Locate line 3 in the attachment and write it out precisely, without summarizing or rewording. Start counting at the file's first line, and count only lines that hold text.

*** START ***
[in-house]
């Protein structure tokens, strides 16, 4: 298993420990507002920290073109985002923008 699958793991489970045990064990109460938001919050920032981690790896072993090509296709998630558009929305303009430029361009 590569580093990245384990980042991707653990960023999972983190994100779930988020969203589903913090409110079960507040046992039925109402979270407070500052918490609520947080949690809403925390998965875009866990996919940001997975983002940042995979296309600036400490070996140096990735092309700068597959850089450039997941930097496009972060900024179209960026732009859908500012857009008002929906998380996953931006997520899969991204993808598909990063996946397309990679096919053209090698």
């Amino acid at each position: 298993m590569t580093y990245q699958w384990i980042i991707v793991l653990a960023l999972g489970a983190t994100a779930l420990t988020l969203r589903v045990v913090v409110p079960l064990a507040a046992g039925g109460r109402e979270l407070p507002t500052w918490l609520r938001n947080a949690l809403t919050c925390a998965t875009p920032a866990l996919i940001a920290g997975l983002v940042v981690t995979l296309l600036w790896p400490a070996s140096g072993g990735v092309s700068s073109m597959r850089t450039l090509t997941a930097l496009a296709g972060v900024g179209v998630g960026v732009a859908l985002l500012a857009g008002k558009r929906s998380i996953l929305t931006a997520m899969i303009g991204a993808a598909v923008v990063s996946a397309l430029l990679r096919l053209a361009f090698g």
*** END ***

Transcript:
């Amino acid at each position: 298993m590569t580093y990245q699958w384990i980042i991707v793991l653990a960023l999972g489970a983190t994100a779930l420990t988020l969203r589903v045990v913090v409110p079960l064990a507040a046992g039925g109460r109402e979270l407070p507002t500052w918490l609520r938001n947080a949690l809403t919050c925390a998965t875009p920032a866990l996919i940001a920290g997975l983002v940042v981690t995979l296309l600036w790896p400490a070996s140096g072993g990735v092309s700068s073109m597959r850089t450039l090509t997941a930097l496009a296709g972060v900024g179209v998630g960026v732009a859908l985002l500012a857009g008002k558009r929906s998380i996953l929305t931006a997520m899969i303009g991204a993808a598909v923008v990063s996946a397309l430029l990679r096919l053209a361009f090698g």